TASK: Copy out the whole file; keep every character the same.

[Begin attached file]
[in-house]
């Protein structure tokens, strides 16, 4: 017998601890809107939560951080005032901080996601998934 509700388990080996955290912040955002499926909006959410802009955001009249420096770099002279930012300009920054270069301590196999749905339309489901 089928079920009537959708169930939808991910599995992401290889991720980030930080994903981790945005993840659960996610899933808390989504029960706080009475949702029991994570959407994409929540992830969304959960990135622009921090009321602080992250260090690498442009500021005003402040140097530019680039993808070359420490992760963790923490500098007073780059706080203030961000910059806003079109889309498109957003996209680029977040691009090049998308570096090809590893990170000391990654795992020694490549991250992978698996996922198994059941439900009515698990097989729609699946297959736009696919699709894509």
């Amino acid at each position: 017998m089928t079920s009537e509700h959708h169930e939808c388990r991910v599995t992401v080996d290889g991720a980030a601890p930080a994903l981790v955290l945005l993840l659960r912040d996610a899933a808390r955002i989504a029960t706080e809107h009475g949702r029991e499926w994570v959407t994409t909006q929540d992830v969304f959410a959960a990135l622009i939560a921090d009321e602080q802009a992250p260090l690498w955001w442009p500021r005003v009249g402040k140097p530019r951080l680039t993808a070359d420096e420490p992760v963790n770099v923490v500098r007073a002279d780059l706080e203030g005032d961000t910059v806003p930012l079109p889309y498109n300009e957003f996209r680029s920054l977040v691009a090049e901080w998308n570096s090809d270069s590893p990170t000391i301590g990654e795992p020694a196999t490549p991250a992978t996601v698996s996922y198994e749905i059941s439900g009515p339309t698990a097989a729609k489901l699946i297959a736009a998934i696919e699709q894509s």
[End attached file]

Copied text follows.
[in-house]
């Protein structure tokens, strides 16, 4: 017998601890809107939560951080005032901080996601998934 509700388990080996955290912040955002499926909006959410802009955001009249420096770099002279930012300009920054270069301590196999749905339309489901 089928079920009537959708169930939808991910599995992401290889991720980030930080994903981790945005993840659960996610899933808390989504029960706080009475949702029991994570959407994409929540992830969304959960990135622009921090009321602080992250260090690498442009500021005003402040140097530019680039993808070359420490992760963790923490500098007073780059706080203030961000910059806003079109889309498109957003996209680029977040691009090049998308570096090809590893990170000391990654795992020694490549991250992978698996996922198994059941439900009515698990097989729609699946297959736009696919699709894509």
């Amino acid at each position: 017998m089928t079920s009537e509700h959708h169930e939808c388990r991910v599995t992401v080996d290889g991720a980030a601890p930080a994903l981790v955290l945005l993840l659960r912040d996610a899933a808390r955002i989504a029960t706080e809107h009475g949702r029991e499926w994570v959407t994409t909006q929540d992830v969304f959410a959960a990135l622009i939560a921090d009321e602080q802009a992250p260090l690498w955001w442009p500021r005003v009249g402040k140097p530019r951080l680039t993808a070359d420096e420490p992760v963790n770099v923490v500098r007073a002279d780059l706080e203030g005032d961000t910059v806003p930012l079109p889309y498109n300009e957003f996209r680029s920054l977040v691009a090049e901080w998308n570096s090809d270069s590893p990170t000391i301590g990654e795992p020694a196999t490549p991250a992978t996601v698996s996922y198994e749905i059941s439900g009515p339309t698990a097989a729609k489901l699946i297959a736009a998934i696919e699709q894509s």